"Think to yourself, conservatives, who you are siding with -- not just the nanny staters but with the cartels!" said Tancredo, his zippered-down black polo shirt revealing a tuft of white-gray chest hair.

Though best known for his hardline opposition to illegal immigration, Tancredo, who ran on a third-party ticket and finished second in the 2010 race for Colorado governor, has always seen marijuana regulation as a states'-rights issue. In each of his 10 years in Congress, he voted for an unsuccessful amendment that would have denied funding to the Justice Department for the interdiction of states' medical-marijuana laws.

In an interview, Tancredo acknowledged he's on the opposite side of the issue from many of his fellow Republicans, but noted that going his own way is nothing new for him. "I feel very, very comfortable where I am, along with William F. Buckley and Milton Friedman," he said, before dashing off to record a radio ad for the marijuana initiative that will play on conservative talk stations.

Since California voters approved medical marijuana in 1996, 16 states and Washington, D.C., have followed suit in a mix of ballot-box and legislative actions. Colorado became one of them in 2000. In 2005, Tvert, having just graduated from the University of Richmond, moved to Colorado and started an organization called SAFER, for Safer Alternative For Enjoyable Regulation, aimed at highlighting the relative safety of pot compared to alcohol.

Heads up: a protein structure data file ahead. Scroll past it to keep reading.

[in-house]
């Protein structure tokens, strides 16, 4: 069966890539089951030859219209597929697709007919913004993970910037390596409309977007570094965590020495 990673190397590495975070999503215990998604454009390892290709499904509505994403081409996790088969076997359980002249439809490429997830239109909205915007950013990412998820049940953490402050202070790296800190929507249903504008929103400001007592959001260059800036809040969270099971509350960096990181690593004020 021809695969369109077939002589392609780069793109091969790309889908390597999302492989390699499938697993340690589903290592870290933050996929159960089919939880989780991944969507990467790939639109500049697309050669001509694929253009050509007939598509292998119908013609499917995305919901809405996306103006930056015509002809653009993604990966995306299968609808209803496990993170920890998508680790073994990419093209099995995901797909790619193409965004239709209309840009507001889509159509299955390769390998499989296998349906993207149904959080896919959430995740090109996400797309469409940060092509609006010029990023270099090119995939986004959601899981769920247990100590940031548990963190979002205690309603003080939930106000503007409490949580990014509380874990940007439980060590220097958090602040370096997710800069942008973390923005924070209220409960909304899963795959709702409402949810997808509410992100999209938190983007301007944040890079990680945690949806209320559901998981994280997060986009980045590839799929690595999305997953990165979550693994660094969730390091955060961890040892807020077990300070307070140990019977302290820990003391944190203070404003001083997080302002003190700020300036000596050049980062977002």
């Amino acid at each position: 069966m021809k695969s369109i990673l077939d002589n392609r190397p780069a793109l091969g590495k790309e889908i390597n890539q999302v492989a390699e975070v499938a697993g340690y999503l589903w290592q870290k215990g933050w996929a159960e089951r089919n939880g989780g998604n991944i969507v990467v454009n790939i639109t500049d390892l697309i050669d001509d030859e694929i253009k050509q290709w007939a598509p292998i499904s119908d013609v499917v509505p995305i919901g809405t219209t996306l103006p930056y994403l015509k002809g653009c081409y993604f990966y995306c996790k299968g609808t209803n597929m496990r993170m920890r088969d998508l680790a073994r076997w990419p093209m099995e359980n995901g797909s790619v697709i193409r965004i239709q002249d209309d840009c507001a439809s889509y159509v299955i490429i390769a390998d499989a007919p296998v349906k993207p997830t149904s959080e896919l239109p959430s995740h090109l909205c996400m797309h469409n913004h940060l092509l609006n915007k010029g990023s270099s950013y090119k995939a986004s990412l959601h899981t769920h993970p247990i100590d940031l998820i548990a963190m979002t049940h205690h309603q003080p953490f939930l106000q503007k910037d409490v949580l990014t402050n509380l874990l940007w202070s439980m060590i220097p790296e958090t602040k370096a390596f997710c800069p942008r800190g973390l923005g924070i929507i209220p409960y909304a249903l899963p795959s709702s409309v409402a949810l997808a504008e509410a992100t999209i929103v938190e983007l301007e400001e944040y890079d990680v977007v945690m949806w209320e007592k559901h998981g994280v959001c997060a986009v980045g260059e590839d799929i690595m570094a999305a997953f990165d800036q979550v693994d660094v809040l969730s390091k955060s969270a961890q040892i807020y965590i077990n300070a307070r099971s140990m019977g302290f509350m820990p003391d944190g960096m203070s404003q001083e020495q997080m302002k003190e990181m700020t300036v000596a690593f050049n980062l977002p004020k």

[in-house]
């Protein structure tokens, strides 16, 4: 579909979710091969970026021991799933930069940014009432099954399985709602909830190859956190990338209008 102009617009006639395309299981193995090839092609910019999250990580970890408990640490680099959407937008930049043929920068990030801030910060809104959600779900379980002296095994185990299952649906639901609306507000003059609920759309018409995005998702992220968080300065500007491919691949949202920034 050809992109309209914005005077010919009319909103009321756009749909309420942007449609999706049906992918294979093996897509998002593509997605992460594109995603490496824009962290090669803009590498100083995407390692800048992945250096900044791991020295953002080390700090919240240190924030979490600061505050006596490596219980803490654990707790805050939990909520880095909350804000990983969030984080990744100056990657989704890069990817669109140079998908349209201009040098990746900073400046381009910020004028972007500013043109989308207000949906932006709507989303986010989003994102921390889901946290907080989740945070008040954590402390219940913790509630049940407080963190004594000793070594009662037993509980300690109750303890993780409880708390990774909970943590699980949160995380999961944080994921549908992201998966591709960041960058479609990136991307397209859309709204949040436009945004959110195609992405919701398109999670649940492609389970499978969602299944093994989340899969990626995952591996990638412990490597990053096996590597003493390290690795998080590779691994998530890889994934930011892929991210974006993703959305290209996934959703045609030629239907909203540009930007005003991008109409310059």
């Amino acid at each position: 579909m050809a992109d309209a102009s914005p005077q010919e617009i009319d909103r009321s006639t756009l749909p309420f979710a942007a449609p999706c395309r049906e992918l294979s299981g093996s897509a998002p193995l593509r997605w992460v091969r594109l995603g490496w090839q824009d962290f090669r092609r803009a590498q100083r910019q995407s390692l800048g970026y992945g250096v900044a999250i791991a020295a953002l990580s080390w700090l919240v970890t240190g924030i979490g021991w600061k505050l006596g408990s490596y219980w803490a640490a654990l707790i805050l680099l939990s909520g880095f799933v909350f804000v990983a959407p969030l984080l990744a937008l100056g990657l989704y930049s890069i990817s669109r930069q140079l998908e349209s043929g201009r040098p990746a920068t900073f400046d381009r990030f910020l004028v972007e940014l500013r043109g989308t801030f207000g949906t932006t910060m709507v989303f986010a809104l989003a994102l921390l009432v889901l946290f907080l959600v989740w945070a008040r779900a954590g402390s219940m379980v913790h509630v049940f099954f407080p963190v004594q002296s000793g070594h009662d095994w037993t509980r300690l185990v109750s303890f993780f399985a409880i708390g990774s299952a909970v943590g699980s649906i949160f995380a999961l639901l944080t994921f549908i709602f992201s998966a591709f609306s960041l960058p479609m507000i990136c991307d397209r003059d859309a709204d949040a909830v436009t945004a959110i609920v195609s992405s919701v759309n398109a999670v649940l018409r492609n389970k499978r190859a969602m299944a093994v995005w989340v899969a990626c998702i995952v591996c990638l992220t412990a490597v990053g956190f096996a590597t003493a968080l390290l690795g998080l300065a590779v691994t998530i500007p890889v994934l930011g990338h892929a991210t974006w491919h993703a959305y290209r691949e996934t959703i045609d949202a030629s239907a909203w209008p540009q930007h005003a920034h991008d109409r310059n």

Two students had just died in binge-drinking incidents at Colorado universities, prompting a national and statewide conversation about alcohol on campuses; SAFER's message was that alcohol is just as illegal for under-21 college students as marijuana, and a lot more deadly. For Tvert, it was also personal. In college, he'd been subpoenaed by a grand jury on suspicion of pot use, resulting in an arduous legal ordeal; in high school, he'd been hospitalized after nearly drinking himself to death, but there were no legal repercussions. The contrast between the way the system treated the two drug experiences struck him as nonsensical.

Tvert's larger insight was that when it came to marijuana, the public needed an education -- and the pro-pot movement needed a more convincing message. Most legalization activists affected a buttoned-up profile that sought to reassure nervous grannies that they represented a Serious Cause, not a hippie lark. They framed their arguments around wasted law-enforcement resources, overcrowded prisons, and the need for local-government revenue, seeking to play down the distasteful image of bong-toting stoners. But Tvert, whose office in downtown Denver is papered with framed covers from High Times magazine, psychedelic concert posters, and a stained-glass ornament shaped like a pot leaf, believes advocates aren't going to get anywhere by ignoring marijuana's virtues as a recreational drug.

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Molly Ball is a staff writer covering national politics at The Atlantic.